During sophomore seminar, students explore Connecticut’s geologic evolution. This pass/fail seminar provides students with a common background and develops a sense of community—another contributor to persistence in the major (Callahan et al., 2015).

Senior seminar lasts two semesters with a January field trip. During the fall, seniors read primary literature and collaboratively develop field-based research projects. They plan, write about, and present proposed fieldwork. In the spring, students analyze their samples and present their work at a public symposium, which will be compiled into a written report. Because of this experience, we are confident that our graduates can comprehend original literature, define a problem, conduct research, and develop excellent oral and written communication skills.

Student Outreach

Geoscience suffers from a poor perception among students interested in helping the environment or society, finding a job, and making money (e.g., Hoisch and Bowie, 2010; Sherman-Morris and McNeal, 2016). Therefore, our faculty try to serve as ambassadors for the discipline both in and out of the classroom.

Student advising is important. Many E&ES faculty ask to be advisers for incoming URM students with an interest in science, thus gaining an opportunity to inform them about geoscience’s positive aspects. Many URM students are also the first-generation (FG) of their family to attend college. FG students and their parents are more likely to be interested in career opportunities (Engle et al., 2006). The geosciences are well-positioned to exploit this interest. The Bureau of Labor Statistics (2015) predicts that geoscience jobs will grow 10% from 2014 to 2024. Advisers and department websites can provide career information for both students and their parents.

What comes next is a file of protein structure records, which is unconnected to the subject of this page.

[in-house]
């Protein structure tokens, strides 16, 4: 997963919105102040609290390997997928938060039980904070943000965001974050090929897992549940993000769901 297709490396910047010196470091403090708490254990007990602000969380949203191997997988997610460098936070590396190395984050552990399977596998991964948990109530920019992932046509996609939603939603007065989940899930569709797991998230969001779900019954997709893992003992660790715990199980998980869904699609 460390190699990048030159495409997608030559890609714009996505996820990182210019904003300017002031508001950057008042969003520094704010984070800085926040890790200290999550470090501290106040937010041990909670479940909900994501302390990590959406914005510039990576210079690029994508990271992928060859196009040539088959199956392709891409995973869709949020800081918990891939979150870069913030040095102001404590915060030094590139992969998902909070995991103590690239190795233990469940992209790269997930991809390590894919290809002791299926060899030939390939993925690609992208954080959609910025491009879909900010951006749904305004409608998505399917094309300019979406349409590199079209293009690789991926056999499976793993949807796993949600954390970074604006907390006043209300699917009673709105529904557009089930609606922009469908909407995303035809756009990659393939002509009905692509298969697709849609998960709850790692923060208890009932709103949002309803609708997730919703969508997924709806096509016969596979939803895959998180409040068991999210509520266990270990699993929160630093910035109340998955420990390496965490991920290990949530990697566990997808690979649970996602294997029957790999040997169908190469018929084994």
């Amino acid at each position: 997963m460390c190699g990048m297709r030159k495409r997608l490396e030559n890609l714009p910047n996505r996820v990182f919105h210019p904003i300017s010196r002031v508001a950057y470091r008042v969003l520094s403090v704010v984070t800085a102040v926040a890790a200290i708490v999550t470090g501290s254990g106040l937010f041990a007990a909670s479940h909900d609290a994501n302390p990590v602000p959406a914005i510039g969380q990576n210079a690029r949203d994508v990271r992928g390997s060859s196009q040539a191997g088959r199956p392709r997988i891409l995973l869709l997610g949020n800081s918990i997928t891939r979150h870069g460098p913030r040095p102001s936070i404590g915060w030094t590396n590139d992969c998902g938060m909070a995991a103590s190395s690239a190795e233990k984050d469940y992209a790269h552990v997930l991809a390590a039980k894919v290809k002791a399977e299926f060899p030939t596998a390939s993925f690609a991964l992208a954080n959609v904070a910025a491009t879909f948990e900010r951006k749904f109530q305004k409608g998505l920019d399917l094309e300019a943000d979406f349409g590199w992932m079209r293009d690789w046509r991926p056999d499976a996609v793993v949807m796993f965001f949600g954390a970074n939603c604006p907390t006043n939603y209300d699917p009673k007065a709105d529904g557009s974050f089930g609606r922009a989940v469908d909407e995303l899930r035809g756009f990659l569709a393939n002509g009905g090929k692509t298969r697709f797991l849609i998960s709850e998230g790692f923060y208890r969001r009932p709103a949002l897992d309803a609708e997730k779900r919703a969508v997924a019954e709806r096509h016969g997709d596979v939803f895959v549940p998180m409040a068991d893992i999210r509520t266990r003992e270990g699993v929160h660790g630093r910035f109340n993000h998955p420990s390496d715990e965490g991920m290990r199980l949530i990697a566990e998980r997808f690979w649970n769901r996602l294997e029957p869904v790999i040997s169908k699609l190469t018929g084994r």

Inviting URM geoscientists to speak and to meet with students is another great opportunity to provide role models. Any seminar is an opportunity to engage URM students. FG and URM students, in particular, need to know that URM faculty are part of a learning community.

Figure 1Figure 1